The defining characteristic of an alkene molecule is the double bond. This bond is composed of a σ and a π covalent bond. Because π bonds are formed exclusively by the side‐to‐side overlap of atomic p orbitals, any rotation along the σ‐bond axis requires disruption of the π‐bond system. Breaking the π‐bond system requires an energy input of 63 kilocalories per mole. Due to this energy barrier, free rotation about the carbon‐carbon double bond is not possible. Multiple bonds between two atoms always lead to restricted rotation.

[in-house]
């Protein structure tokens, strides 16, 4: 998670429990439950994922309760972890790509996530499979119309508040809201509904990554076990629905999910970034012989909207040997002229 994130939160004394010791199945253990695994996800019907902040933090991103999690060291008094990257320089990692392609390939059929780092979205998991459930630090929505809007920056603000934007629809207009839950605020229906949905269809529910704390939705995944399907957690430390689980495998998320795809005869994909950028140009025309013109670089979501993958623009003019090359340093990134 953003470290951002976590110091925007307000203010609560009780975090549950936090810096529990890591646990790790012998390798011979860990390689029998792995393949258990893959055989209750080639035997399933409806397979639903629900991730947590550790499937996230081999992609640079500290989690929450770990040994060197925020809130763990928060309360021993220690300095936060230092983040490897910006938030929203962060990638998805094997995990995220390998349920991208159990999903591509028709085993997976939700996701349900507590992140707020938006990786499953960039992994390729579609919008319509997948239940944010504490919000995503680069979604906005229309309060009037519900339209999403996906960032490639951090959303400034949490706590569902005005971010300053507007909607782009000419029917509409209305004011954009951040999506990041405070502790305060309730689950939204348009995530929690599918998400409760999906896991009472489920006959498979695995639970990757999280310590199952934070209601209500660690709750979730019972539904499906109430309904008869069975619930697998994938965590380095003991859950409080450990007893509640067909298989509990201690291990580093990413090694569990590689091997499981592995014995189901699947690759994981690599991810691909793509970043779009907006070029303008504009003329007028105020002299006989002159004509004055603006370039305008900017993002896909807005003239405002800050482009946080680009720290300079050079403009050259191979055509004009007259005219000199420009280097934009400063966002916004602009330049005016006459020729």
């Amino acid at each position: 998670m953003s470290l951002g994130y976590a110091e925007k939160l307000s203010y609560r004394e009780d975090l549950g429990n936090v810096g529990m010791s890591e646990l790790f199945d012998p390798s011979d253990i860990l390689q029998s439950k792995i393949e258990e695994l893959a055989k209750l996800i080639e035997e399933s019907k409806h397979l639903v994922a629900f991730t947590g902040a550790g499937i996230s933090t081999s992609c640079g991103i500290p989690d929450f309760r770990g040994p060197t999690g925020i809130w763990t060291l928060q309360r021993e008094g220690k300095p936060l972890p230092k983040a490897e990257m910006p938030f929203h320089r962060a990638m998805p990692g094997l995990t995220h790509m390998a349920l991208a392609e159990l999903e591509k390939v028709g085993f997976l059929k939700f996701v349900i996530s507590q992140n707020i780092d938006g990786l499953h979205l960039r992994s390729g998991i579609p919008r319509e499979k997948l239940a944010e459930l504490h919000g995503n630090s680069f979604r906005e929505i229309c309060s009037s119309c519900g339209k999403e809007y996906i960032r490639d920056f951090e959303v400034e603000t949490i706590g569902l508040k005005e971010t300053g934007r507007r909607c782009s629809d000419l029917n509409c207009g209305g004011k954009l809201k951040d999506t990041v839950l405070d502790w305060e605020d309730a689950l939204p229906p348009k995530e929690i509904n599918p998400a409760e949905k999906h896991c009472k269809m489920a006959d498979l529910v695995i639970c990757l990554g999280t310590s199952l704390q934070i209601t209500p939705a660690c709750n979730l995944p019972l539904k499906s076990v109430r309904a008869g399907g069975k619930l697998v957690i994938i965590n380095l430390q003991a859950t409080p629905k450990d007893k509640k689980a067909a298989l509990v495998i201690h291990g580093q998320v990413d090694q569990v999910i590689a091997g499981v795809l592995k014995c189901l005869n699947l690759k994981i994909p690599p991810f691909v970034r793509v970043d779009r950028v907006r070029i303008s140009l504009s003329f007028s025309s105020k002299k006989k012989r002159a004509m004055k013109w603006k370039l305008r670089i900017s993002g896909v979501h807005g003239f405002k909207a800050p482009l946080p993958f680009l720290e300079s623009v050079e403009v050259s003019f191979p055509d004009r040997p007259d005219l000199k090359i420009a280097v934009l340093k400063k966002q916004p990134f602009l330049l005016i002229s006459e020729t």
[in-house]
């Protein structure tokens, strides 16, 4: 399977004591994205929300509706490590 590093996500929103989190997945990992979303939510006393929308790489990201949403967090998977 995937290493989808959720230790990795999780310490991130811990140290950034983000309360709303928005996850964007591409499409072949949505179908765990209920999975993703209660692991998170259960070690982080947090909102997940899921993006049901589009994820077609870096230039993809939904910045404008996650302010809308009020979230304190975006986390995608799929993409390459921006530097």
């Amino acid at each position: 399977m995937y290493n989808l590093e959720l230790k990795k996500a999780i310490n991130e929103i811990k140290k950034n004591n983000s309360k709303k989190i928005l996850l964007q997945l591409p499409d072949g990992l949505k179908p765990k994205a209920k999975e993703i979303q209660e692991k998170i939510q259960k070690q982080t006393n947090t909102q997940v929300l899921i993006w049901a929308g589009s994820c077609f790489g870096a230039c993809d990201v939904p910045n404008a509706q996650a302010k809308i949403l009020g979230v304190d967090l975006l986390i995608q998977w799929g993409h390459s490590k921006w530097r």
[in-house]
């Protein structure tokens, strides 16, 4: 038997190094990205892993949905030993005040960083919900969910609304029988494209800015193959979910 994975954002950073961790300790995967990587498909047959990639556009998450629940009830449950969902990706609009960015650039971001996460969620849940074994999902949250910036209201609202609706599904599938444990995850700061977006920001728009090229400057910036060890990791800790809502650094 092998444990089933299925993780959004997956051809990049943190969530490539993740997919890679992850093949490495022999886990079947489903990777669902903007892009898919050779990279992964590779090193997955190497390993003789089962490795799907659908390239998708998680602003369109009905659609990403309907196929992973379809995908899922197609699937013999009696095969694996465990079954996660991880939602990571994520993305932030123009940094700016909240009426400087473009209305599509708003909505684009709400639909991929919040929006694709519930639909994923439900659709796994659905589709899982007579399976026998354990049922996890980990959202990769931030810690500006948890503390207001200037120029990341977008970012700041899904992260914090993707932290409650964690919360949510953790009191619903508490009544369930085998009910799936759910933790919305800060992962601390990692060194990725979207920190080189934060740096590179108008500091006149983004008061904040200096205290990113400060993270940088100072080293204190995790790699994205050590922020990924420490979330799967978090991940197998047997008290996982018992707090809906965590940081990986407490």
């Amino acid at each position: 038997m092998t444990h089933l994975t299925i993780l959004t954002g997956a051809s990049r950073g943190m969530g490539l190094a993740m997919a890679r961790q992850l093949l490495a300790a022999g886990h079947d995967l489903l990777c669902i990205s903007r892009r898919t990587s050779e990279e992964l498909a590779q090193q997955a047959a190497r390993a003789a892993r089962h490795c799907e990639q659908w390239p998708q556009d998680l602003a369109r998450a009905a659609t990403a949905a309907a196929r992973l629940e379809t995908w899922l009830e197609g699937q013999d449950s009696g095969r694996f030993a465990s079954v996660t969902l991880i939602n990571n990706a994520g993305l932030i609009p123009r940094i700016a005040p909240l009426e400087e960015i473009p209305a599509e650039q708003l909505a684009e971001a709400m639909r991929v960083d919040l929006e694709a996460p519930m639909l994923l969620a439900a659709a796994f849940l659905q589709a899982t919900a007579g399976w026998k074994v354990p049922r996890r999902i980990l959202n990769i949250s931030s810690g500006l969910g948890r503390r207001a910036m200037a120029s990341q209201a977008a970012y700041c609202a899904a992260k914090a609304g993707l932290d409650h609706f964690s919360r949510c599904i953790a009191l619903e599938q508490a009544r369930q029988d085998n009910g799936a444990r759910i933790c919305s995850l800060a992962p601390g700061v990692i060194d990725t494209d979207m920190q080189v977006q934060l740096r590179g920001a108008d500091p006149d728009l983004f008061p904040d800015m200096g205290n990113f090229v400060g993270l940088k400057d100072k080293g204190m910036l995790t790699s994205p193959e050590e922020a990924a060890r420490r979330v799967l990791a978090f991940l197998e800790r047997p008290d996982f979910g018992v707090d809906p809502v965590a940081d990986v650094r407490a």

Compounds containing double bonds are said to be unsaturated because they are capable of reacting with hydrogen in the presence of a catalyst. The resulting compounds, which contain no multiple bonds, are said to be saturated. For each π bond destroyed, two σ bonds are formed, and energy is normally released. Thus chemists refer to a π bond as an element of unsaturation. Each element of unsaturation corresponds to two fewer hydrogen atoms than are found in the formula of the saturated compound of the same carbon‐chain length.